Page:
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Human brain produces electrical signals of various frequencies depending on its functioning. These signal are transmitted through neurons and ultimately lead to various mental and physical activities. Brainwave patterns are typically grouped into four different categories: Alpha, Beta, Theta and Delta. Each of these brainwave patterns is associated with various states of mind.

What happens when a reverse process happens ? i.e. instead of being in a particular state of mind and thereby diagnosing the brainwave corresponding to that state, if one applies the same frequency signals externally to brain ? The result is altered state of mind, and so one can in-principle use brainwaves to achieve altered state of mind e.g. meditative state.

Brainwave Categories:

Alpha Waves It is believed that many creative people are most of the time in Alpha state  than others. Alpha waves are between 9 and 14 Hz and occur when the body is awake and at rest, not asleep, and the eyes are closed. You may feel intellectual relaxation, deep relaxation or meditation when in Alpha. Alpha brainwave rhythms produce: warm hands and feet, peaceful feelings, a sense of well-being, improved academic performance, improved sleep, increased productivity in the workplace, reduced anxiety and improved immune functioning which counters the negative affects of Cortisol.

Beta Waves are fast, low amplitude waves of 15 to 30 times per second (Hz). Beta brainwave patterns are generated naturally when in an awake, focused and alert state of consciousness. In Beta we experience the stresses of our day-to-day activities. (e.g. Driving cars, shopping, paying bills, meeting deadlines.)

Theta Waves are between 4 and 8 Hz and are commonly referred to as the dream or "twilight" state. Memory development is enhanced in this state. In the Theta brainwave state, memory is improved, and access to unconscious material, sudden insight, free association and creative ideas is increased. Theta is associated with REM and dreaming states. 

Delta Waves are observed when in a sleeping state. Delta waves are the slowest of brainwaves spanning from 1 to 3 Hz in frequency. As we fall asleep the dominant brainwave becomes Delta.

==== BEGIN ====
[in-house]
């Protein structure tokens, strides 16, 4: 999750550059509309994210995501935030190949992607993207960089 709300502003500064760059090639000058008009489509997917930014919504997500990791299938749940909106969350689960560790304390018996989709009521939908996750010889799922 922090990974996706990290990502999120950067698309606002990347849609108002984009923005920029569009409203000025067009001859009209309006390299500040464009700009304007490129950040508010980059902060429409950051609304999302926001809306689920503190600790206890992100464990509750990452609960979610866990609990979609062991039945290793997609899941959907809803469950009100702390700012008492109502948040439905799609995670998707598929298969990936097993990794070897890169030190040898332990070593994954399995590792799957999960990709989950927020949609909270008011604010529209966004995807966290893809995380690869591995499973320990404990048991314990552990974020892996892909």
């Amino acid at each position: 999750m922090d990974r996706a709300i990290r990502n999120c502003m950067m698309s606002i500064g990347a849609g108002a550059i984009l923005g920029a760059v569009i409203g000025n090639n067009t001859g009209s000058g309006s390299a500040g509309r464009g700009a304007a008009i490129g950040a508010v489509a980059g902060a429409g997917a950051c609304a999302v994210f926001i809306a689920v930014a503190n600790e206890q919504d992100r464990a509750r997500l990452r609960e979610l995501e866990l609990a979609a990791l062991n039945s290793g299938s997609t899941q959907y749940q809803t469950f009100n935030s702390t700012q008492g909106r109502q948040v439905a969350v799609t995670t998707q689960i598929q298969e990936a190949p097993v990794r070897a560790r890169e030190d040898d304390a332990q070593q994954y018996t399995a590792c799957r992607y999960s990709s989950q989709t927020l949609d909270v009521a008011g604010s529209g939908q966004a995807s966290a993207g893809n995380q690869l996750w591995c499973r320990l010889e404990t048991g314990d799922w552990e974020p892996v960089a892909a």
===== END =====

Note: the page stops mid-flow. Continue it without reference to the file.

Brain Waves and Meditation


ScienceDaily (Mar. 31, 2010)  Forget about crystals and candles, and about sitting and breathing in awkward ways. Meditation research explores how the brain works when we refrain from concentration, rumination and intentional thinking. Electrical brain waves suggest that mental activity during meditation is wakeful and relaxed (click here to read more).


Let us try to understand the Brain Pathology: Electroencephalography (EEG) is the recording of electrical activity along the scalp produced by the firing of neurons within the brain. In clinical contexts, EEG refers to the recording of the brain's spontaneous electrical activity over a short period of time, usually 2040 minutes, as recorded from multiple electrodes placed on the scalp.

Comparison of EEG bands
Type Frequency (Hz) Location Normally Pathologically
Delta up to 4 frontally in adults, posteriorly in children; high amplitude waves
  • adults slow wave sleep
  • in babies
  • Has been found during some continuous attention tasks (Kirmizi-Alsan et al. 2006)
  • subcortical lesions
  • diffuse lesions
  • metabolic encephalopathy hydrocephalus
  • deep midline lesions
Theta 4 <8 Found in locations not related to task at hand
  • young children
  • drowsiness or arousal in older children and adults
  • idling
  • Associated with inhibition of elicited responses (has been found to spike in situations where a person is actively trying to repress a response or action) (Kirmizi-Alsan et al. 2006).
  • focal subcortical lesions
  • metabolic encephalopathy
  • deep midline disorders
  • some instances of hydrocephalus
Alpha 8 13 posterior regions of head, both sides, higher in amplitude on dominant side. Central sites (c3-c4) at rest .
  • relaxed/reflecting
  • closing the eyes
  • Also associated with inhibition control, seemingly with the purpose of timing inhibitory activity in different locations across the brain (Klimesch, Sauseng, & Hanslmayr 2007; Coan & Allen 2008).
  • coma
Beta >13 30 both sides, symmetrical distribution, most evident frontally; low amplitude waves
  • alert/working
  • active, busy or anxious thinking, active concentration
Gamma 30 100+ Somatosensory cortex
  • Displays during cross-modal sensory processing (perception that combines two different senses, such as sound and sight) (Kisley & Cornwell 2006; Kanayama, Sato, & Ohira 2007; Nieuwenhuis, Yeung, & Cohen 2004)
  • Also is shown during short term memory matching of recognized objects, sounds, or tactile sensations (Herrmann, Frund, & Lenz 2009)
  • A decrease in gamma band activity may be associated with cognitive decline, especially when related the theta band; however, this has not been proven for use as a clinical diagnostic measurement yet (Moretti et al. 2009).
Mu 8 13 Sensorimotor cortex
  • Shows rest state motor neurons (Gastaut, 1952).[16]
  • Mu suppression could be indicative for motor mirror neurons working, and deficits in Mu suppression, and thus in mirror neurons, might play a role in autism. (Oberman et al., 2005)[17]

Wave patterns



Wish to try out some brainwaves ??????????????  

You may download some of the brainwaves from (you must use a headphone to listen to these brainwaves, otherwise it has no effect, as these brainwaves are binaural beats created by beating of different frequency sounds in two ears).

OR visit


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This site was last updated 04/01/11